Berlin wants Chinese film shown at festival

6th February 2007, Comments 0 comments

6 January 2006, Berlin (dpa) - Berlin Film Festival organizers remained confident Monday that a movie from China which censors in Beijing have attempted to block from being screened at the Berlinale, would be shown at the festival that starts this week. The film, Lost in Beijing (Ping Guo), from 34-year-old Chinese director Li Yu, was one two films selected for the main competition of the Berlinale, which is one of the world's top film festivals and which has become a major venue for showcasing Asian cinem

 6 January 2006

Berlin (dpa) - Berlin Film Festival organizers remained confident Monday that a movie from China which censors in Beijing have attempted to block from being screened at the Berlinale, would be shown at the festival that starts this week.

The film, Lost in Beijing (Ping Guo), from 34-year-old Chinese director Li Yu, was one two films selected for the main competition of the Berlinale, which is one of the world's top film festivals and which has become a major venue for showcasing Asian cinema.

But China's Film Bureau said that despite a round of cuts by the director that sex and gambling scenes in Lost in Beijing means that it was not suitable to be shown at the prestigious Berlin Film Festival.

However, a Berlinale spokeswoman said that Lost in Beijing had not been removed from the festival program and was still among the 26 movies that were competing for the festival coveted Golden Bear.

"We have not heard anything new," she said, referring to whether the film, which is to be screened on February 16 near the end of the 10-day festival, would be pulled out of the festival.

Li believes that any further cuts to her movie, which she had planned to premiere in Berlin, would destroy it.

Set against the backdrop of the thousands of peasants that stream into Beijing in search of work, Lost in Beijing is about the relationship that emerges between a Beijing massage parlour boss and a worker.

It stars one of Hong Kong's leading actors, Tony Leung along with mainland Chinese actor Fan Bingbing,

With directors requiring Beijing's approval for showing their movies at foreign film festivals, Chinese filmmakers have become use to the often heavy-handed approach of the nation's censors.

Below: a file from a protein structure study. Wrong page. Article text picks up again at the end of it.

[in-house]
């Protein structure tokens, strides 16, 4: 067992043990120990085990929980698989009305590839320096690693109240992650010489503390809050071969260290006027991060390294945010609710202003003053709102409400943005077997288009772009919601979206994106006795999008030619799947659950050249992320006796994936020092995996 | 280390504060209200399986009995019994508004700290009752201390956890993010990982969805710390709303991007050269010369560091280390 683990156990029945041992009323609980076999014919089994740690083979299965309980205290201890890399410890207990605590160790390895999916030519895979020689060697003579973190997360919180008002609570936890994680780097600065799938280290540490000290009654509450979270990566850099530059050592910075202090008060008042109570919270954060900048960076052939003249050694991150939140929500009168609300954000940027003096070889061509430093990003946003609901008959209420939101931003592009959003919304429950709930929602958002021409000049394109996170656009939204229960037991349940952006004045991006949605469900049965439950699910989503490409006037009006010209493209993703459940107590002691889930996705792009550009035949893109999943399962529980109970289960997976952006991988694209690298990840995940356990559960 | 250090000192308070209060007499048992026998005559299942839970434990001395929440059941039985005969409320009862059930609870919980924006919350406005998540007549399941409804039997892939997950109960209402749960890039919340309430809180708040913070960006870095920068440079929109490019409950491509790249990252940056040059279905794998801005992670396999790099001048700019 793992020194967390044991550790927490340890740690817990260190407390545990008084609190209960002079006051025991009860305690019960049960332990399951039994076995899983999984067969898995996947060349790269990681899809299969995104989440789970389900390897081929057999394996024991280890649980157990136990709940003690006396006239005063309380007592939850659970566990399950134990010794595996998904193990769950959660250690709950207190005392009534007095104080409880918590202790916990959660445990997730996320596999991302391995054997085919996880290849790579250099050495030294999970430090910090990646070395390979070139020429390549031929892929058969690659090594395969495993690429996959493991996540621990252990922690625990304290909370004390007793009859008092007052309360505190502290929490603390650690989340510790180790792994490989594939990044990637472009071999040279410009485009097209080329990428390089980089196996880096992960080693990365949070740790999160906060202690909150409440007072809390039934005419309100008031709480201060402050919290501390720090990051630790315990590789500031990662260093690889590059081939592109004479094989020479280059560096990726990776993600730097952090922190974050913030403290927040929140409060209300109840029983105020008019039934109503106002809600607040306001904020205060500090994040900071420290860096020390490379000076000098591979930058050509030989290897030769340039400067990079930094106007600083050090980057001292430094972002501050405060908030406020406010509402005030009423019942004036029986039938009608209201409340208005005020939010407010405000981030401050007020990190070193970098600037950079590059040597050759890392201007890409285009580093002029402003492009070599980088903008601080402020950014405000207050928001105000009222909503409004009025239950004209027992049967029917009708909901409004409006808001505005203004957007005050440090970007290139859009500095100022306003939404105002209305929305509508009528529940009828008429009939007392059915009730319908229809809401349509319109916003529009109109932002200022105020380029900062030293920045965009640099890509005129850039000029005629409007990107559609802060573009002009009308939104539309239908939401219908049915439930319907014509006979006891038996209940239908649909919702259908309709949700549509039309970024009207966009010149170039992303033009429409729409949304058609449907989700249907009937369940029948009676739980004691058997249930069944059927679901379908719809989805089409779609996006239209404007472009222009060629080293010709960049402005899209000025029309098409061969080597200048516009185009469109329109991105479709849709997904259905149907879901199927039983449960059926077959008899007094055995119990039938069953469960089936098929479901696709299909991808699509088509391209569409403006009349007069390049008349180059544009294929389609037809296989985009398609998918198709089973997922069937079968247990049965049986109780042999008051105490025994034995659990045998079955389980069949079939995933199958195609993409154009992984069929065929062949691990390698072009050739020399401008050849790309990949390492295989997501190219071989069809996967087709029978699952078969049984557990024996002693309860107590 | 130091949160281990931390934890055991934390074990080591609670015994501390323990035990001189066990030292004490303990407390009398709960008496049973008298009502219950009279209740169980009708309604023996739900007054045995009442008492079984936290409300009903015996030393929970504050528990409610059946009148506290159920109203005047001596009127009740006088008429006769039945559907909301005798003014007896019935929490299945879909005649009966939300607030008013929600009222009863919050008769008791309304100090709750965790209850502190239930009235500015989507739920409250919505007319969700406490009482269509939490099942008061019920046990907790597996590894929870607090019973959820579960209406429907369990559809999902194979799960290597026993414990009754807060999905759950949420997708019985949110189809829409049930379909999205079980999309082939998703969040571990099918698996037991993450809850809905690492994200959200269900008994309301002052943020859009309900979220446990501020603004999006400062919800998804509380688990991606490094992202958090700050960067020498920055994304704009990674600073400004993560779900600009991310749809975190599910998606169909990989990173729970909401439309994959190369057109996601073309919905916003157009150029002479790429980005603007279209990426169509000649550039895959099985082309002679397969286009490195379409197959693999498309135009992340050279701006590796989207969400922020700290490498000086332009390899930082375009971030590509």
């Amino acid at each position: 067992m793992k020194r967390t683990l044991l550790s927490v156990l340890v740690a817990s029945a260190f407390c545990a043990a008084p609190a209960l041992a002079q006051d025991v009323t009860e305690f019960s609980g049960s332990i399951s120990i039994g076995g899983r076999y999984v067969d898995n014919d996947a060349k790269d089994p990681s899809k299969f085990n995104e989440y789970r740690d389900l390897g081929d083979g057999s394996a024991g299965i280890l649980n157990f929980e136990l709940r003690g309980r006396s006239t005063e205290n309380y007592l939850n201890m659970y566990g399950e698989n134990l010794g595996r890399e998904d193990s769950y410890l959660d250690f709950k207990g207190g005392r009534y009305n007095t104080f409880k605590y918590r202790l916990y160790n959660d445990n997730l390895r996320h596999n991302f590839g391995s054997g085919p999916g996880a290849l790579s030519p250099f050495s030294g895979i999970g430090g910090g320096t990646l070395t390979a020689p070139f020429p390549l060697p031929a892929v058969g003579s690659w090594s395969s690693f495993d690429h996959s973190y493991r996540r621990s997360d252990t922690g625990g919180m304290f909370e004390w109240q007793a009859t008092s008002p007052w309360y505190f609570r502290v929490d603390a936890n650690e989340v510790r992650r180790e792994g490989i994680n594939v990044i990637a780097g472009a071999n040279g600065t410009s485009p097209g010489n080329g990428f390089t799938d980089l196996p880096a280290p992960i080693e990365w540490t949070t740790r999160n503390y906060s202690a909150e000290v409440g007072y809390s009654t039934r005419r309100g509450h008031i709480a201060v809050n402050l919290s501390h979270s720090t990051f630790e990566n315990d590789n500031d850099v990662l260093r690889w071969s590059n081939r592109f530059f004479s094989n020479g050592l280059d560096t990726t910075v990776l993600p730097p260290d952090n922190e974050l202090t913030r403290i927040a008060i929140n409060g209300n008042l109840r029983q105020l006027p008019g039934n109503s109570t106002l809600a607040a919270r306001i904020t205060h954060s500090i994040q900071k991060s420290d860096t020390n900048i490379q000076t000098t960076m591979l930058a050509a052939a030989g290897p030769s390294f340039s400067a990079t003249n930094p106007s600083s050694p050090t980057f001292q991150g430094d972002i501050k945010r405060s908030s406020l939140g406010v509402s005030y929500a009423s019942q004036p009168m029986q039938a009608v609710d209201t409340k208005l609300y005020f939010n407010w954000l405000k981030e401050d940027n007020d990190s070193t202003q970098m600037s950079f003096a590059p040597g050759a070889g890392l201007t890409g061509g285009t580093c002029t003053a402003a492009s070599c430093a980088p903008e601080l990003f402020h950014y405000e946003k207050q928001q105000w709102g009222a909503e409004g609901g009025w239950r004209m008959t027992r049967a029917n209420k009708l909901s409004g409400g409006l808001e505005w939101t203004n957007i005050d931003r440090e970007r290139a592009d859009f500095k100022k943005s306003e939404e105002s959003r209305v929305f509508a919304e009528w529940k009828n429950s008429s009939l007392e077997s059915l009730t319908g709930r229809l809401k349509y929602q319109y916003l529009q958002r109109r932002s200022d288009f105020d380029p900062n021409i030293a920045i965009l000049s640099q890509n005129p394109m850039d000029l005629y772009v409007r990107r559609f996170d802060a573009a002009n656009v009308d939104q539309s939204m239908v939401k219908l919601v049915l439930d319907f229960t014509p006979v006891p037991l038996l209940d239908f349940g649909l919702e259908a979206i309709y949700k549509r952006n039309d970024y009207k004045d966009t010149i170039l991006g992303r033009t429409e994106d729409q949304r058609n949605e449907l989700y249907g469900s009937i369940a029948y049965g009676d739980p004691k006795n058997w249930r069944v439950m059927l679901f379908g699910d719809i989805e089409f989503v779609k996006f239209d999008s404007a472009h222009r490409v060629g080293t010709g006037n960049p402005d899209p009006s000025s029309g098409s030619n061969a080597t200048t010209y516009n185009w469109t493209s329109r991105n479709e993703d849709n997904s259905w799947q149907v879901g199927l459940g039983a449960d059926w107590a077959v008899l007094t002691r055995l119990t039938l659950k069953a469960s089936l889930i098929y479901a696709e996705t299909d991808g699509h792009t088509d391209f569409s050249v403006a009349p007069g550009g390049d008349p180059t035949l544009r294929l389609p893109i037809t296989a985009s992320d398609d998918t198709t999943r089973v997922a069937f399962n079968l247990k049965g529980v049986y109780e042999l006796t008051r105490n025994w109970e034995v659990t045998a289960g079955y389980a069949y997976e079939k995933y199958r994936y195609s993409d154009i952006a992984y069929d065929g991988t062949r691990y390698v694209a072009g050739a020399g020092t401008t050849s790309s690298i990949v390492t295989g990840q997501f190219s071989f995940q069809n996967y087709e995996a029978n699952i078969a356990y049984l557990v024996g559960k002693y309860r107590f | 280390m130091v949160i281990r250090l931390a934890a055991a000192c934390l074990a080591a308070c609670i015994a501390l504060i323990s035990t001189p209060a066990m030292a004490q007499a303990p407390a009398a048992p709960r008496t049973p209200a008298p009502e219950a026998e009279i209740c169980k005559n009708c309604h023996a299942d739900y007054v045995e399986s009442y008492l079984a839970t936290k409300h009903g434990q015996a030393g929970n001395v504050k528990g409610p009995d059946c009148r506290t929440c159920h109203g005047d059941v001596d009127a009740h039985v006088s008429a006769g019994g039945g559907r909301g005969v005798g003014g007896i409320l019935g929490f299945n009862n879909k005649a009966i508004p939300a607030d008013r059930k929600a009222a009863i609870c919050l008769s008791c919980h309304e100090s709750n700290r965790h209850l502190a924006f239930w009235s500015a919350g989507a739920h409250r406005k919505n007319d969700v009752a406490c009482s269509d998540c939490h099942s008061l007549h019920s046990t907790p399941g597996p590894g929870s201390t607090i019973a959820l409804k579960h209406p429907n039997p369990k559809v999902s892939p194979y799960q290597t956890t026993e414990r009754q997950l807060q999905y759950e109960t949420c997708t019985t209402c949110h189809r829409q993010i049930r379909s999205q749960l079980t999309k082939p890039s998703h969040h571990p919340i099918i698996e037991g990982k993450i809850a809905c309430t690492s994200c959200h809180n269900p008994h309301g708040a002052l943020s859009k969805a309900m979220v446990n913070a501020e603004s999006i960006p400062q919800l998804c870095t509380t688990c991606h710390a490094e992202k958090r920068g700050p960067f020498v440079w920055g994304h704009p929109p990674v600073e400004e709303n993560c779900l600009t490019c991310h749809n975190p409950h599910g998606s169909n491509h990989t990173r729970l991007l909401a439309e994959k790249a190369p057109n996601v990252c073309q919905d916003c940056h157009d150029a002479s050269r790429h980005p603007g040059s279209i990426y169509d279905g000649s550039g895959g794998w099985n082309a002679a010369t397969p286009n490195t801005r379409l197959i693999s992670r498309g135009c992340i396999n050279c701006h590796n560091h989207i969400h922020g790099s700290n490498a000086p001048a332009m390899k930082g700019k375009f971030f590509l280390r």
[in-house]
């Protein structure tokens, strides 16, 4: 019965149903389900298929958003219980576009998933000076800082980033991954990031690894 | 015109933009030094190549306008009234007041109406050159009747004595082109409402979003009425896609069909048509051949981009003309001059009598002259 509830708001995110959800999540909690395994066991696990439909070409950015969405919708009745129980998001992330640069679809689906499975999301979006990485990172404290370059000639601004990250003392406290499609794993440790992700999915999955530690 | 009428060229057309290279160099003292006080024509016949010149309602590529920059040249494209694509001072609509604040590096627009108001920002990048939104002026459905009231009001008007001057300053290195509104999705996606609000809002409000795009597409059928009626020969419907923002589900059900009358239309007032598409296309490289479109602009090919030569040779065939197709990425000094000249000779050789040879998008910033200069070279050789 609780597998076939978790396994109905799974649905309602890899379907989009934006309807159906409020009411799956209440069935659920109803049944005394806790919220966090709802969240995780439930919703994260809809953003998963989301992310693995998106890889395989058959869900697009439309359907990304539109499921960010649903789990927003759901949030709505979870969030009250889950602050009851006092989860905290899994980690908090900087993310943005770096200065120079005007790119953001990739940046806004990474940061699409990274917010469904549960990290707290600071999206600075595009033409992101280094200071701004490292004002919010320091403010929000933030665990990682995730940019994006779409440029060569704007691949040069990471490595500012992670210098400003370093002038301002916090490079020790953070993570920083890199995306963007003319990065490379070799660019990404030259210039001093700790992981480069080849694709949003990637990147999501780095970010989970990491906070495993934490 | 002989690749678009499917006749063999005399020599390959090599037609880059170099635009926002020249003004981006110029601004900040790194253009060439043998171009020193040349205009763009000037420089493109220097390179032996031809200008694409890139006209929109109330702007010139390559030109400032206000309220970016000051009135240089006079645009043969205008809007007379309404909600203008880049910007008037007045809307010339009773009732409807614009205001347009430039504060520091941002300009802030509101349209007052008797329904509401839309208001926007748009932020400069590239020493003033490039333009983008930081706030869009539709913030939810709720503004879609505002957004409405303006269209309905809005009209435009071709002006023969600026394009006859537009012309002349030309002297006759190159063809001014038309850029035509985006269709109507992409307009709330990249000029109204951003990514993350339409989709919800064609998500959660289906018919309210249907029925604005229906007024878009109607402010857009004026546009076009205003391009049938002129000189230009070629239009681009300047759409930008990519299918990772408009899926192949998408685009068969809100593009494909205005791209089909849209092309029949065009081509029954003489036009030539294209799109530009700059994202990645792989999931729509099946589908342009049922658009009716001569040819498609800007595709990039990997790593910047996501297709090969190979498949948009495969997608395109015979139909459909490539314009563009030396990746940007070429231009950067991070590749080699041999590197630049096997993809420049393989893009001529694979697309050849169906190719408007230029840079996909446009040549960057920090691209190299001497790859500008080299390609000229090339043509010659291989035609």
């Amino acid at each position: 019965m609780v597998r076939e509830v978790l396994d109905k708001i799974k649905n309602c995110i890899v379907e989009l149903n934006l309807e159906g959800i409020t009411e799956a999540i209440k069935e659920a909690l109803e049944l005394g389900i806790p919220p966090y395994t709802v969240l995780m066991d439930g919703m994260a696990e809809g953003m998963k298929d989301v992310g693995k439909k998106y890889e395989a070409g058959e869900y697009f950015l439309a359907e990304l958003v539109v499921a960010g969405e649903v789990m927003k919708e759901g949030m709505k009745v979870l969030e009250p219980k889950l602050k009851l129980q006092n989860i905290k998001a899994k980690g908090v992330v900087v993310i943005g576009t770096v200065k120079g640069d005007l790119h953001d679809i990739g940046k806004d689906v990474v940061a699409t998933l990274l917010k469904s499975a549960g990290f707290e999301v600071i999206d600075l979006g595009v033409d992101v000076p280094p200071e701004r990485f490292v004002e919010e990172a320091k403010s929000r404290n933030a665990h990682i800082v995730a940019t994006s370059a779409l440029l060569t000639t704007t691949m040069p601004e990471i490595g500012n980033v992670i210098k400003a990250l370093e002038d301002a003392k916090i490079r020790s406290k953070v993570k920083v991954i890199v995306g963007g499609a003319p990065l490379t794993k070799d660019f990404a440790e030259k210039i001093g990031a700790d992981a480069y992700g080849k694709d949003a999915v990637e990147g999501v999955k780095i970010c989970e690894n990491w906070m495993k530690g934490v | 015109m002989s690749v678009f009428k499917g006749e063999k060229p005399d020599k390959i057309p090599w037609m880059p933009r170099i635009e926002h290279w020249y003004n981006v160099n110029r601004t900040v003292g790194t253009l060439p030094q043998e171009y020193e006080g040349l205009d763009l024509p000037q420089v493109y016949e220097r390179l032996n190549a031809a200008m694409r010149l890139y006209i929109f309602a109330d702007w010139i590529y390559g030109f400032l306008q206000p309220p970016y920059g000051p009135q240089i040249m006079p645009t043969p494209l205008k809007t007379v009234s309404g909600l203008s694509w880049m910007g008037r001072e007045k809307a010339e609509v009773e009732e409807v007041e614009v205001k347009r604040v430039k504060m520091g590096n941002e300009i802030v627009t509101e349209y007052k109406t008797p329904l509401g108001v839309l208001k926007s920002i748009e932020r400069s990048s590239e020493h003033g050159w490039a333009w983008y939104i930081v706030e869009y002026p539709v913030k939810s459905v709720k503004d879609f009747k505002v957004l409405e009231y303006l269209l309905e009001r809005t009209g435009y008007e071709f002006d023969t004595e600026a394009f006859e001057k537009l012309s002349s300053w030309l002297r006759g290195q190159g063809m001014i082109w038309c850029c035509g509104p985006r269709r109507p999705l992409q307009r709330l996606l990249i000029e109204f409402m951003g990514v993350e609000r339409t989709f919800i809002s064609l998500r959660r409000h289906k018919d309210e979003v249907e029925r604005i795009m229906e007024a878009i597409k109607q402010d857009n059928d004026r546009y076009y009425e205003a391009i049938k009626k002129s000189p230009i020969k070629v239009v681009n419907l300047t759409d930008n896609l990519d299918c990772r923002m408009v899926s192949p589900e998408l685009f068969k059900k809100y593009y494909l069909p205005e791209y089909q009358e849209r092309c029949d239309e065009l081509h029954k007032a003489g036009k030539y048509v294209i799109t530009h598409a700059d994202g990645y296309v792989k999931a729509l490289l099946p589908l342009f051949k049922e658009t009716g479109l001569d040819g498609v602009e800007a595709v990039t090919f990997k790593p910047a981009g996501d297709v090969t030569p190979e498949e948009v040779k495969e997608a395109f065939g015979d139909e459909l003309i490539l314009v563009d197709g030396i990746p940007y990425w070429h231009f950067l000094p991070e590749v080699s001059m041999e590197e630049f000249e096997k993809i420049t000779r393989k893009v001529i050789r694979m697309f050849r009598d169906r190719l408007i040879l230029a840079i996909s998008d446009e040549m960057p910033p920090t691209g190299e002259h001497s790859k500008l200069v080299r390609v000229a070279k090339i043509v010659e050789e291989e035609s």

In particular, the censors in Beijing have been very sensitive to films portraying contemporary life or movies that in some way touch on politically charged issues such as Tiananmen Square where the Chinese authorities launched a major crackdown of pro-democracy demonstrations in 1989.

Or more generally, subjects which in some way the censors consider to be not morally acceptable.

One Chinese director was last year banned from working for five years for failing to obtain Beijing's permission for the screening of a movie at the Cannes film.

The other film from China to be shown in Berlin this year is Tuya's Marriage (Tu ya de hun shi), by Wang Quan'an, which tells the story of a woman's efforts to find a new husband who can take care of both her and her sick ex-husband.

China has ambitions to emerge as a new Asian cinema powerhouse.

But real concern in China's film business is that the censorship could ultimately result in some of the most talented members of the industry leaving the country in search of work in other nations.

"Although I try to be a pure artist, I am not," said Chen Kaige at last year's Berlin Film Festival following the screening of his movie The Promise (Wuji).

"The truth is I have to listen to so many people about how to cut the film," he said.

DPA

Subject: German news

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